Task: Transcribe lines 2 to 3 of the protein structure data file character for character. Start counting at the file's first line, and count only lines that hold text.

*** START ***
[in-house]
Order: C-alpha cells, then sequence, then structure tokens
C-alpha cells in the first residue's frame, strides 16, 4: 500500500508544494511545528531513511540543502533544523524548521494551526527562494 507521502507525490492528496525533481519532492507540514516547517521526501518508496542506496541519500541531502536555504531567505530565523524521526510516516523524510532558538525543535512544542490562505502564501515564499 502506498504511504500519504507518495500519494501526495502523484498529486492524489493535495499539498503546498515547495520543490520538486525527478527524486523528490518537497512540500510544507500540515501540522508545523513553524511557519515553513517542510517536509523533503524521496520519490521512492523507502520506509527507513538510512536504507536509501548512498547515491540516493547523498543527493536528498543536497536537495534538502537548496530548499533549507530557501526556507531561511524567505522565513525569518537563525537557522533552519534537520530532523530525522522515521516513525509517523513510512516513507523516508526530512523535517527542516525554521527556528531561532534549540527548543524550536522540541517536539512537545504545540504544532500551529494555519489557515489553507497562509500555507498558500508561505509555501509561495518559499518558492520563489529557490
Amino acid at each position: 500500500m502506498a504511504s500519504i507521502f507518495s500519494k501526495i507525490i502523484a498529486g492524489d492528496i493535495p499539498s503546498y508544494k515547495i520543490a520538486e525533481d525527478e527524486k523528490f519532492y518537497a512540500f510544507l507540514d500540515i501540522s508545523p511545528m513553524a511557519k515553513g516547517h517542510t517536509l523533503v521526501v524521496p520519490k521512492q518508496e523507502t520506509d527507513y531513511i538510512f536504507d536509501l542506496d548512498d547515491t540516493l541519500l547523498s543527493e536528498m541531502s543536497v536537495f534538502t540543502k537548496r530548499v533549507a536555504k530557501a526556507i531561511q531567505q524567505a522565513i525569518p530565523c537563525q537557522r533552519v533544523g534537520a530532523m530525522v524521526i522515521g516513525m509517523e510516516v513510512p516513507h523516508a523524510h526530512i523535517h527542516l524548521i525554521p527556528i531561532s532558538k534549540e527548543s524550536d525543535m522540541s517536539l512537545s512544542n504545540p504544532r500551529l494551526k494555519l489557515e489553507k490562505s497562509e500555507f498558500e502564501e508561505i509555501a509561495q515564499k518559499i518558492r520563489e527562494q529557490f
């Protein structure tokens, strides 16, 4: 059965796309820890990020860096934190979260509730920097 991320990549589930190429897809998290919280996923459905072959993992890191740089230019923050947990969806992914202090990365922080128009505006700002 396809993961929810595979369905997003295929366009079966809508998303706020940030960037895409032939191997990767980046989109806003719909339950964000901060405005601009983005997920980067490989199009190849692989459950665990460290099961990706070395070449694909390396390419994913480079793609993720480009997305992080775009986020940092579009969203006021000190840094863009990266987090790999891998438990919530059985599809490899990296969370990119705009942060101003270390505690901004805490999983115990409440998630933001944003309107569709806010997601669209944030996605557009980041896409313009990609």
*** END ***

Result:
Order: C-alpha cells, then sequence, then structure tokens
C-alpha cells in the first residue's frame, strides 16, 4: 500500500508544494511545528531513511540543502533544523524548521494551526527562494 507521502507525490492528496525533481519532492507540514516547517521526501518508496542506496541519500541531502536555504531567505530565523524521526510516516523524510532558538525543535512544542490562505502564501515564499 502506498504511504500519504507518495500519494501526495502523484498529486492524489493535495499539498503546498515547495520543490520538486525527478527524486523528490518537497512540500510544507500540515501540522508545523513553524511557519515553513517542510517536509523533503524521496520519490521512492523507502520506509527507513538510512536504507536509501548512498547515491540516493547523498543527493536528498543536497536537495534538502537548496530548499533549507530557501526556507531561511524567505522565513525569518537563525537557522533552519534537520530532523530525522522515521516513525509517523513510512516513507523516508526530512523535517527542516525554521527556528531561532534549540527548543524550536522540541517536539512537545504545540504544532500551529494555519489557515489553507497562509500555507498558500508561505509555501509561495518559499518558492520563489529557490